This grand old house is now home to a law firm. Its most notable feature is a large front porch with a corner gazebo. The house received a large addition in back that blends seamlessly with the rest of the building.Link to more information on this house
Link to more information about this house
One of three historic buildings in Heritage Square owned and maintained by the Fayetteville Womens Club. Link to more information about this house
This house has been demolished
This purportedly haunted house has a rich history. A historical plaque has the following information. "Duncan McLeran constructed this two-story Federal-style dwelling in 1797. In 1820, the property was sold and remodeled to accommodate the Bank of the United States, the first federal bank in North Carolina. The house is named for John Sanford, a cashier there who purchased the property for a residence for his family in 1832 after the bank closed. According to local tradition, the residence was used as a barracks for Union troops during Gen. William T. Sherman’s occupation of Fayetteville in March 1865. After the war, Capt. John E.P. Daingerfield bought the property. Dangerfield, who had been clerk at the Harpers Ferry arsenal in 1859 during John Brown’s Raid, came here when munitions and equipment were transferred to the Fayetteville Arsenal from Harpers Ferry in 1861. Maj. John C. Booth, commanding officer at the Fayetteville Arsenal, appointed him military storekeeper and paymaster. Daingerfield served in the 2nd Battalion Local Defense Troops, commonly referred to as the Arsenal Guard, and occupied the house with his wife Matilda and his four children. The Daingerfield family sold the Sanford house about 1897. Since 1945, the Fayetteville Woman’s Club has owned and maintained the building, using it for meetings and social functions. The club also maintains the Baker-Haigh-Nimocks House (ca 1804) and the Oval Ballroom (ca 1830), with generous assistance from the National Society of Colonial Dames."
I found this information about the ship printed on a menu in a nearby restaurant. "In the years prior to World War II, Breece’s Landing – established along the banks of the River near the former Campbellton – became the social center of Fayetteville. The old, rusted metal boat that still sits between the Grove Street Bridge and the Cape Fear River Bridge was Patrol Craft 1084, which saw active service during World War II. Stripped of its guns and sold as surplus after the war, it was purchased to serve as a floating dock for Breece’s Landing."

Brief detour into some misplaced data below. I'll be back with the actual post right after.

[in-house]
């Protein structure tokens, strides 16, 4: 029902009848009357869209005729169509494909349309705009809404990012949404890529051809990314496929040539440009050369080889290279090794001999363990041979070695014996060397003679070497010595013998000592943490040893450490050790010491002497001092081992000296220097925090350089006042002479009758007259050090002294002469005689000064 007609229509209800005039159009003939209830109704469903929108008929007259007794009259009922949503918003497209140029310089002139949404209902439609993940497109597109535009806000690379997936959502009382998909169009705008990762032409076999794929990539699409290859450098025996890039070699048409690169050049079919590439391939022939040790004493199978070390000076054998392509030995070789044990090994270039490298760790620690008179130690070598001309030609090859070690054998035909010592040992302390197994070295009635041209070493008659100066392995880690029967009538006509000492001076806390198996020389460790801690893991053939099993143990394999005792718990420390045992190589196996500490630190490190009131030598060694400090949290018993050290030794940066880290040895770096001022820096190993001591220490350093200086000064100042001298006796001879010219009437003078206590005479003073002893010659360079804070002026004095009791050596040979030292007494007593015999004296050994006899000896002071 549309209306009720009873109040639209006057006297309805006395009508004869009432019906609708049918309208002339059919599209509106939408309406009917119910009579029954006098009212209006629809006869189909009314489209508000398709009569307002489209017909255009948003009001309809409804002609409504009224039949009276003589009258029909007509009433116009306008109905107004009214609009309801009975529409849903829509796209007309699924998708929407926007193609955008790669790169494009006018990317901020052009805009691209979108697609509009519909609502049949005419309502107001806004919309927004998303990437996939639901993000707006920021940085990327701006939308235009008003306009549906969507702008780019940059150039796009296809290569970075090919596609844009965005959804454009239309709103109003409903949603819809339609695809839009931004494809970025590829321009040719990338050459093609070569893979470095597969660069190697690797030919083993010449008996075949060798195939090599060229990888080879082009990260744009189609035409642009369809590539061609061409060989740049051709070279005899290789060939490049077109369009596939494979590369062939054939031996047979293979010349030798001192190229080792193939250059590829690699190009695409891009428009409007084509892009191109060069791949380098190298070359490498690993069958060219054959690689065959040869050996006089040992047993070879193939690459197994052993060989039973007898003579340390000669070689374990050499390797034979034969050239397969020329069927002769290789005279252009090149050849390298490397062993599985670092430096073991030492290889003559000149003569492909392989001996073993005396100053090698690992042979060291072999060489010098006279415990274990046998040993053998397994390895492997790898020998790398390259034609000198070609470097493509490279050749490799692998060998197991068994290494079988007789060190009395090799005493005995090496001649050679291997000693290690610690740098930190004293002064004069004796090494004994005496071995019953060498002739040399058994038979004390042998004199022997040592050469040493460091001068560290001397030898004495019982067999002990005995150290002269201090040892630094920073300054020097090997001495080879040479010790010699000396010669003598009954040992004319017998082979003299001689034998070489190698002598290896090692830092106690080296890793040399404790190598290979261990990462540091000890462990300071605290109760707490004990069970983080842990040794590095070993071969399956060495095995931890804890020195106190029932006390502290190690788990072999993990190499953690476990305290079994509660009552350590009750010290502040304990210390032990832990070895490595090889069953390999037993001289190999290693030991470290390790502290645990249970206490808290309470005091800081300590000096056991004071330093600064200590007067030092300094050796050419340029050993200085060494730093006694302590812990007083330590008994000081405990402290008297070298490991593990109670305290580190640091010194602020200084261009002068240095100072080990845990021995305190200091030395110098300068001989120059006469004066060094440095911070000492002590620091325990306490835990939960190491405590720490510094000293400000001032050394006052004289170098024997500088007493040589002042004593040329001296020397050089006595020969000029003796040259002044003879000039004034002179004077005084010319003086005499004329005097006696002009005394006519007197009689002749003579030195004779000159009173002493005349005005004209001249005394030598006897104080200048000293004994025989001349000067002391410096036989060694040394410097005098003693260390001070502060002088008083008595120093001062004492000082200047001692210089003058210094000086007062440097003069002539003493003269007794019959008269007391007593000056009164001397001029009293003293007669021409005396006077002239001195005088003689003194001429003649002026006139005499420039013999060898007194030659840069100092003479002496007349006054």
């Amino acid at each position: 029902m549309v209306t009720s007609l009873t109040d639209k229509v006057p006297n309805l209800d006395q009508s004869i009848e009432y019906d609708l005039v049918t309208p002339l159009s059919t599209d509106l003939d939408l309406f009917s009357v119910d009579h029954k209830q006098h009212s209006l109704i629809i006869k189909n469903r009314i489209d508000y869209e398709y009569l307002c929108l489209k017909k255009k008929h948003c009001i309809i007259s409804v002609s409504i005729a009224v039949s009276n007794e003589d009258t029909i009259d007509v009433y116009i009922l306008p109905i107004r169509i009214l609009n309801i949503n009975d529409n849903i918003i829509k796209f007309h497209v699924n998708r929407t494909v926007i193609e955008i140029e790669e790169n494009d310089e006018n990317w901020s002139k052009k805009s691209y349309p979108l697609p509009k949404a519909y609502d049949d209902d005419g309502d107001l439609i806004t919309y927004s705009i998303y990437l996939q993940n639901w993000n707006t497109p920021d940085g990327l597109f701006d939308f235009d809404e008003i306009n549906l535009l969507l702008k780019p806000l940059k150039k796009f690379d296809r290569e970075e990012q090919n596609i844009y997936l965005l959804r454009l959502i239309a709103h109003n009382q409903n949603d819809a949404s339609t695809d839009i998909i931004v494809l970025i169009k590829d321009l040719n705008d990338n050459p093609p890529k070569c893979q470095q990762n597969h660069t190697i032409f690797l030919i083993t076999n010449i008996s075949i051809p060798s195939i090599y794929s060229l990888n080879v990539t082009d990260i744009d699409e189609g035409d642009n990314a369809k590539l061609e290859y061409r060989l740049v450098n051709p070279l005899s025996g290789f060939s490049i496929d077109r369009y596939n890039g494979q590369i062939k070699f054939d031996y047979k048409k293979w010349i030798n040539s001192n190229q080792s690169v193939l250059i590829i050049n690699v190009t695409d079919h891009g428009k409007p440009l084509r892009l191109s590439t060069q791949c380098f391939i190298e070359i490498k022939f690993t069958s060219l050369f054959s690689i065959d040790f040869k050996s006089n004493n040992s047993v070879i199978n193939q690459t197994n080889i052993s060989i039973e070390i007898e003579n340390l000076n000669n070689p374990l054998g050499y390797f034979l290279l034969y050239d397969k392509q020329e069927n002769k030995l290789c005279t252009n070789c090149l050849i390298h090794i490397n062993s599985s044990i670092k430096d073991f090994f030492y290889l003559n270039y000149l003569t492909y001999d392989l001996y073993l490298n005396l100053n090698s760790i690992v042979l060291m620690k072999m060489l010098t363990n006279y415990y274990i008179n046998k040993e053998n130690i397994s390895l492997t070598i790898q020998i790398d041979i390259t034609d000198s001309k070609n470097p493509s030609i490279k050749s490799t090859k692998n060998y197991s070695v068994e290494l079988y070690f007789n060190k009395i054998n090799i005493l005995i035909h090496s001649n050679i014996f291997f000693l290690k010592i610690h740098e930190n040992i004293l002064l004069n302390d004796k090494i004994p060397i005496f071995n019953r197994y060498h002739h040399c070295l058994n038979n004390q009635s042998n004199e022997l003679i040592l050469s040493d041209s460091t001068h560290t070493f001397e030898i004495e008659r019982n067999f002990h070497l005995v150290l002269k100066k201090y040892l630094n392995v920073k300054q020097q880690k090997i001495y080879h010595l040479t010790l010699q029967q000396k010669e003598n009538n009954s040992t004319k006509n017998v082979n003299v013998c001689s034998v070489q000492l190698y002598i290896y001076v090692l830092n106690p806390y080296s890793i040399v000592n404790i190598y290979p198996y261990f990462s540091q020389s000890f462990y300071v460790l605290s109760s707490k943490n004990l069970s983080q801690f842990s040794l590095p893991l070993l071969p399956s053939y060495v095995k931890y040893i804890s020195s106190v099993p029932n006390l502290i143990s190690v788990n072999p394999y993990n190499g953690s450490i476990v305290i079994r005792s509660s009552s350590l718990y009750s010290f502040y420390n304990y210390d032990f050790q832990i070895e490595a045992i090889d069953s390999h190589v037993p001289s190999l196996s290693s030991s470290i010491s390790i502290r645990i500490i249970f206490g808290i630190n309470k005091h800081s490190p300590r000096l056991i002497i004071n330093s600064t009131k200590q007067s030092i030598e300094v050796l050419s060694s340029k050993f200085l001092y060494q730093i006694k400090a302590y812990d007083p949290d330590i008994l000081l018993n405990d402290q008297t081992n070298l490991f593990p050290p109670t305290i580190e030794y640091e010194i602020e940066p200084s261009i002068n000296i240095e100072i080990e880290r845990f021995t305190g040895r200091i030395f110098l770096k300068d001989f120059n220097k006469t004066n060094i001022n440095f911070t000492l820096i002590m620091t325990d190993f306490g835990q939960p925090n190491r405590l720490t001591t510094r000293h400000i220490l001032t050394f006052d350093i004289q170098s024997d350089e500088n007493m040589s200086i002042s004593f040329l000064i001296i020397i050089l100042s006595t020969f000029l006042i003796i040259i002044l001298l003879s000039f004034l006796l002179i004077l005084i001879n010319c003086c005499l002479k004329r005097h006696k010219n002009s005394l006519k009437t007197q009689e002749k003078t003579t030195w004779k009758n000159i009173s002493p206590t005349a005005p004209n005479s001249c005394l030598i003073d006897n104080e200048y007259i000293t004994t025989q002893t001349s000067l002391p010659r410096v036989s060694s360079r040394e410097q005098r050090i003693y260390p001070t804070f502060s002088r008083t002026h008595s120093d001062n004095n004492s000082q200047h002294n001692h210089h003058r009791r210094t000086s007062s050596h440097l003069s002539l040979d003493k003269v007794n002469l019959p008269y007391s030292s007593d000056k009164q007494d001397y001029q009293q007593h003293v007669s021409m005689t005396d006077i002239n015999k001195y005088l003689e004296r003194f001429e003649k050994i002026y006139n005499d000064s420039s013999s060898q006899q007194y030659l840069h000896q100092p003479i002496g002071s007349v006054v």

A hand painted sign by the gate says "Visitors Welcome (If you assume all risks) Be Careful." The gardens are part of an historic Fayetteville home. Link to more information on "The Gardens
The New Croton Reservior bridge (called the Gate House Bridge on Google Maps) is a lightly traveled bridge that spans the New Croton Reservoir. It’s a steel “through truss” built in 1904 and its total length is 535 feet. This bridge is listed among the historic bridges of New York.
A stone beside the gates bears the following inscription: Gates of Remembrance. These Gates of Remembrance were created in 1992 by Rita Rapaport to memorialize the suffering and death of millions during the Nazi era from 1933 to 1945. The posts supporting the gates look blown by the wind. They evoke memories of the flames or chimneys of the crematoria. To some, they will resemble the Hebrew letter “vov,” which represents the number six, for the six days of creation or the six million Jewish victims. The gates themselves may symbolize the bars of a prison or the entrances to concentration camps, or are they the gates of heaven or hell? Do they lead to freedom or bondage? The five plaques on the gates depict these images: (Hebrew characters) meaning “Remember,” torn fabric bearing a prisoner’s number, barbed wire representing concentration camps, the Bible in flames commemorating Kristallnacht when the Holocaust began and the broken tablets of the Ten Commandments. As we stand before these gates, we are called upon to remember what we must never forget.
The brass plaque reads: "The Battle of White Plains, October 28, 1776. Near this spot the British under Howe forded the Bronx River and attacked the right wing of Washington’s army located above on Chatterton Hill. Erected by Act of Congress May 18, 1926." A second plaque on the side of the boulder reads: "This boulder was taken from Mount Misery which was the site of Washington’s encampment, October 31, 1776."